Volcanic eruptions occur in diverse ways in the deep-sea from rumbling ejecta out of discrete openings in the seafloor to massive lava flows to explosive pyroclastic (glass) released from seamounts and mid-ocean ridges. The response of benthic communities on both ecological and evolutionary timescales to these disturbances is equally as varying. Tim Shank of the WHOI Biology Department will report on how species have selectively adapted to these disturbances and how the extent of these eruptions has a dramatic impact on the ability of species and communities to recover.

Time of Presentation: Dec. 17, 5:15-5:30 p.m.
Location: 2005 Moscone West

Related link:
» Tim Shank’s Molecular Ecology and Evolution Lab

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Patricia Fryer
Geologist, University of Hawaii

Patgon-Masala Seamount, Southern Mariana Arc: Recent Observations with the WHOI Nereus HROV

Patricia Fryer, a geologist with the University of Hawaii, shares observations of an active hydrothermal vent in the Southern Mariana Arc made during the June 2009 dive with the WHOI deep-sea robotic vehicle Nereus.

Time of Presentation:
Dec. 17, 5:45-6:00 p.m.
Location: 2005 Moscone West

Related links:

» Hybrid Remotely Operated Vehicle “Nereus” Reaches Deepest Part of the Ocean
» Interactive Tour of Nereus

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Jian Lin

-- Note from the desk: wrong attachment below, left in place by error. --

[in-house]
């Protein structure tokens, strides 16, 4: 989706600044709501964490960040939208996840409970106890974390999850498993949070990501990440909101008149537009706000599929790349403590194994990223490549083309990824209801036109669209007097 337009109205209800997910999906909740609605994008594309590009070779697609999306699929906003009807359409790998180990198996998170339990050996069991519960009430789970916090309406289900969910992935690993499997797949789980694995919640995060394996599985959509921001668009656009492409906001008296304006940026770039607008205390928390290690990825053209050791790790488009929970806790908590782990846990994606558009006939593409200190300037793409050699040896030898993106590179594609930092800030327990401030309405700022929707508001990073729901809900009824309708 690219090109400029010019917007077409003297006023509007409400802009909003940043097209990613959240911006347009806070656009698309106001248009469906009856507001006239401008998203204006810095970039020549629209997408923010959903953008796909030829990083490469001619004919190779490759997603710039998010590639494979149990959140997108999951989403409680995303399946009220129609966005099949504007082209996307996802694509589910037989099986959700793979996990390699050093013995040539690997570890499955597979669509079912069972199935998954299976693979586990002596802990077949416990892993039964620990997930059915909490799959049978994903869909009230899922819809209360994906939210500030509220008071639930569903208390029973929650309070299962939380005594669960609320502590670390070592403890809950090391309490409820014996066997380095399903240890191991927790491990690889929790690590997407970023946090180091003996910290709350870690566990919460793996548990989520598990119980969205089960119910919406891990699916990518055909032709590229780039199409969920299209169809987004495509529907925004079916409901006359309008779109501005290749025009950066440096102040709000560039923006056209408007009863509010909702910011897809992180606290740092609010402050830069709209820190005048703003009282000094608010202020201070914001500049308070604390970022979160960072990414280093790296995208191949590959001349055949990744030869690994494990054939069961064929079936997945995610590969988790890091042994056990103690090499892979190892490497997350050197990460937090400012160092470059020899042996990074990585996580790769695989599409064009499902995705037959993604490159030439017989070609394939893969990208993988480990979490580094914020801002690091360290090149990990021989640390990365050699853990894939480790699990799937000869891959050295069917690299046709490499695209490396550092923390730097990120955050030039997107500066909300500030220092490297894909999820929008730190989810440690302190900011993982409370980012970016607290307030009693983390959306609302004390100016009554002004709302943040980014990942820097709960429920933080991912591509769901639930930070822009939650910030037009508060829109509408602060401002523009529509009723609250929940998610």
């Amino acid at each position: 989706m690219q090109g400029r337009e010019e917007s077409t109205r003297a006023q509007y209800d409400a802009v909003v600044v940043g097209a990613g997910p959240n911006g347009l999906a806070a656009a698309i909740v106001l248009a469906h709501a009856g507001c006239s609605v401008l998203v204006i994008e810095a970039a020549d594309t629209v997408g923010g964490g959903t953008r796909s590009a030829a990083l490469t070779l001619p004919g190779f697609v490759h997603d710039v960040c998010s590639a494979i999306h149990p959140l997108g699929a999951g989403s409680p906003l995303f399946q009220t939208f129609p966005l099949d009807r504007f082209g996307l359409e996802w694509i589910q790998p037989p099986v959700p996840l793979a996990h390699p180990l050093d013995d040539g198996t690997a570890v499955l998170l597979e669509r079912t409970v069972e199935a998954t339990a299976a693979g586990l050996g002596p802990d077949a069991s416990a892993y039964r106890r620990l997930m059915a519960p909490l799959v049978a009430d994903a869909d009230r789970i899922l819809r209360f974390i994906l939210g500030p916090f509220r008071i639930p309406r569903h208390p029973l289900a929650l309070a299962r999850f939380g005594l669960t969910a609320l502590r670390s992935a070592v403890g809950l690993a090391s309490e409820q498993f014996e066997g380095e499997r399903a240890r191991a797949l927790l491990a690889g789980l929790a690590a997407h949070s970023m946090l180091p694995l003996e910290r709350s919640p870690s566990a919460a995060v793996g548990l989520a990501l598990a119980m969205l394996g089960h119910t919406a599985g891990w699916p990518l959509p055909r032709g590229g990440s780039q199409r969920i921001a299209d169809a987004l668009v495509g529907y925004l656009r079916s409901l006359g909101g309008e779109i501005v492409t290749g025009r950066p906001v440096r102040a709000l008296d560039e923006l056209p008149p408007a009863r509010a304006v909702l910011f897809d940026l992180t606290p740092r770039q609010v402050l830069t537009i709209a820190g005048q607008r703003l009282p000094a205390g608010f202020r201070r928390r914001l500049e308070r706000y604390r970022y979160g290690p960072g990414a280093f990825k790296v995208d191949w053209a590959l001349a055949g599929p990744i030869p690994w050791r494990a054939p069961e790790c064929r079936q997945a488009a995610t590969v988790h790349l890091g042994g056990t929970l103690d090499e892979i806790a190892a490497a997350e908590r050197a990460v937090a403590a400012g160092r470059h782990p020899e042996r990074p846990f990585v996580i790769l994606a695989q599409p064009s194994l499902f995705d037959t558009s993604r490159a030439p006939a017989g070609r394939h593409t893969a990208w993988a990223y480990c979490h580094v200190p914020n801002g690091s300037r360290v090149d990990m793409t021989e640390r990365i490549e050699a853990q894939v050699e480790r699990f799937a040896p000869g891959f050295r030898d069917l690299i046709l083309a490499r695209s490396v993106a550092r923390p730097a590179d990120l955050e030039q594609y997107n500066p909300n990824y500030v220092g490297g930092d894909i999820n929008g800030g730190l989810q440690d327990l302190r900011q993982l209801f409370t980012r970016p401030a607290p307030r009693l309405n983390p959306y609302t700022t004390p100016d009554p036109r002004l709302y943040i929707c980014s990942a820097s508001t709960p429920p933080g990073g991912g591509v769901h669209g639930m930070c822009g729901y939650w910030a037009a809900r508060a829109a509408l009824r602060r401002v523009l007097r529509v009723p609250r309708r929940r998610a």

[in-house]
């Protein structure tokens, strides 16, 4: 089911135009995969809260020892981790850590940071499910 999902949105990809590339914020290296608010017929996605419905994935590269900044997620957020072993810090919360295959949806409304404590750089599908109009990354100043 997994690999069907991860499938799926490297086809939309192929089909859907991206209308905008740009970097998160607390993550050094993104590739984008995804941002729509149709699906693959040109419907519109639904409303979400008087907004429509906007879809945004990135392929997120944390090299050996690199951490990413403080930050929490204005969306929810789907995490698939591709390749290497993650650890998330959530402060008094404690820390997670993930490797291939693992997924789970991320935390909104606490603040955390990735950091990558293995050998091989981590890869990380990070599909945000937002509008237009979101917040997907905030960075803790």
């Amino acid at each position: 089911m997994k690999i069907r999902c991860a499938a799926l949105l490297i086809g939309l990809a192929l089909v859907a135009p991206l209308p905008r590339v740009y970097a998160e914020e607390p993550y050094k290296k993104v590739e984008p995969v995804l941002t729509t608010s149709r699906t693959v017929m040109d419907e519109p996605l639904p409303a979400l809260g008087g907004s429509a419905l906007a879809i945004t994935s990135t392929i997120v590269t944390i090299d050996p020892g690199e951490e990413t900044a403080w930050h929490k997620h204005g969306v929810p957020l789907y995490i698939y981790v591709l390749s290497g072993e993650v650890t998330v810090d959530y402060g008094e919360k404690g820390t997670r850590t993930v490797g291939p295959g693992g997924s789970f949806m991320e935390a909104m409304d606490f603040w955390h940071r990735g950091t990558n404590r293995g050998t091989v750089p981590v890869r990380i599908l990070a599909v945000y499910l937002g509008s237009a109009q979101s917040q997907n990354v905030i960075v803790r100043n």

Senior Scientist, Geology & Geophysics

Study of Algerian earthquake yields clues in assessing possible future California quakes

An examination of the interplay of stresses surrounding the magnitude 6.9 earthquake in Algeria has given scientists new insight into evolution of certain types of quakes in regions that include Central California and the Los Angeles Basin. Lead author Jian Lin, a senior scientist at the Woods Hole Oceanographic Institution (WHOI), reports a “strong earthquake interaction” between offsetting thrust faults called en echelon faults and adjacent tear faults in the 2003 Zemmouri quake off Algiers. “We…illustrate that strong earthquake interaction between thrust ruptures and adjacent tear faults is an essential feature of contractional tectonics.” Says Lin. “Thus, such stress interaction must be considered in assessing earthquake potentials in contractional regions of the world, such as northern Algeria, central California and the Los Angeles basin.”

Time of Presentation: Dec. 18, 8 a.m. -12:20 p.m.
Location: Poster Hall, Moscone South

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Claire Willis Pontbriand
Joint Program Student, Geology & Geophysics

Ocean-bottom seismometers detect tiny earthquakes at Mid-Atlantic Ridge

A network of five seismometers positioned around an active hydrothermal mound on the Mid-Atlantic Ridge detected 31,422 “locatable events” over a nine-month period. “This evidence suggests that these very small micro-earthquakes may be triggered by hydraulic pressure” associated with mineralization at and around the mound, reports Claire Willis Pontbriand, a graduate student at WHOI.

Time of Presentation:
Dec. 18, 11:05-11:20 a.m.
Location: 2005 Moscone West

Last updated: October 26, 2015